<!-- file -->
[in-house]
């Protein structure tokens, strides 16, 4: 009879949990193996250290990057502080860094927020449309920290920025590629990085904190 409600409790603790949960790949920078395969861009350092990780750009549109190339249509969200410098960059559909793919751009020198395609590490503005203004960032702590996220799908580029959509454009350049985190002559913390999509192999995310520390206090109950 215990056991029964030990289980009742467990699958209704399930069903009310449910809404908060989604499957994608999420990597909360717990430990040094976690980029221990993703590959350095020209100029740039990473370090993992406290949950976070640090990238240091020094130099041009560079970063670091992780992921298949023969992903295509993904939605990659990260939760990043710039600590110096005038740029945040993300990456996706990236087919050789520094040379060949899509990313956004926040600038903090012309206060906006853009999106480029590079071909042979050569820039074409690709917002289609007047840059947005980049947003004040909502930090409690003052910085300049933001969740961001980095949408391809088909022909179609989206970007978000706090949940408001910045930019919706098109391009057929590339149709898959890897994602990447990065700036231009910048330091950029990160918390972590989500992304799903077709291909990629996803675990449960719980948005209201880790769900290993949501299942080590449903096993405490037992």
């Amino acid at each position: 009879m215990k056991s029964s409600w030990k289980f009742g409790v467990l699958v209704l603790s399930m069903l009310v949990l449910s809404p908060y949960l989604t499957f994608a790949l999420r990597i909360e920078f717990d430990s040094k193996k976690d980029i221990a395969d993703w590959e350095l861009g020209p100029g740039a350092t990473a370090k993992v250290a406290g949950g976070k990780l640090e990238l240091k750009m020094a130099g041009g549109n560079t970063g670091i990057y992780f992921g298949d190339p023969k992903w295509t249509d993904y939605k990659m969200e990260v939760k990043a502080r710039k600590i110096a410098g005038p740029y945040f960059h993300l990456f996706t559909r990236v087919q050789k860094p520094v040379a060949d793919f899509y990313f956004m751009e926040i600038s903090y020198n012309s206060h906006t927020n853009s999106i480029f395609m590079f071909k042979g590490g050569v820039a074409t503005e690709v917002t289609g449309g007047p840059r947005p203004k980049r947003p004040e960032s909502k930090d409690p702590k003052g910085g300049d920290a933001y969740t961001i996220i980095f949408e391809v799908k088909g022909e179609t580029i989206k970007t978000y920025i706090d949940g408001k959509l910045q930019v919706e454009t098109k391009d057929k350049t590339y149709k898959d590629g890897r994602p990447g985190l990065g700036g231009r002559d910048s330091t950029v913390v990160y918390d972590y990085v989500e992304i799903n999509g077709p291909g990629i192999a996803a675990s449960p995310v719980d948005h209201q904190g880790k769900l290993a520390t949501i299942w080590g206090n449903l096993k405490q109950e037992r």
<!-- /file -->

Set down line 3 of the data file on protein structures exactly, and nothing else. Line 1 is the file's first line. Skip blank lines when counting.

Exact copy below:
């Amino acid at each position: 009879m215990k056991s029964s409600w030990k289980f009742g409790v467990l699958v209704l603790s399930m069903l009310v949990l449910s809404p908060y949960l989604t499957f994608a790949l999420r990597i909360e920078f717990d430990s040094k193996k976690d980029i221990a395969d993703w590959e350095l861009g020209p100029g740039a350092t990473a370090k993992v250290a406290g949950g976070k990780l640090e990238l240091k750009m020094a130099g041009g549109n560079t970063g670091i990057y992780f992921g298949d190339p023969k992903w295509t249509d993904y939605k990659m969200e990260v939760k990043a502080r710039k600590i110096a410098g005038p740029y945040f960059h993300l990456f996706t559909r990236v087919q050789k860094p520094v040379a060949d793919f899509y990313f956004m751009e926040i600038s903090y020198n012309s206060h906006t927020n853009s999106i480029f395609m590079f071909k042979g590490g050569v820039a074409t503005e690709v917002t289609g449309g007047p840059r947005p203004k980049r947003p004040e960032s909502k930090d409690p702590k003052g910085g300049d920290a933001y969740t961001i996220i980095f949408e391809v799908k088909g022909e179609t580029i989206k970007t978000y920025i706090d949940g408001k959509l910045q930019v919706e454009t098109k391009d057929k350049t590339y149709k898959d590629g890897r994602p990447g985190l990065g700036g231009r002559d910048s330091t950029v913390v990160y918390d972590y990085v989500e992304i799903n999509g077709p291909g990629i192999a996803a675990s449960p995310v719980d948005h209201q904190g880790k769900l290993a520390t949501i299942w080590g206090n449903l096993k405490q109950e037992r």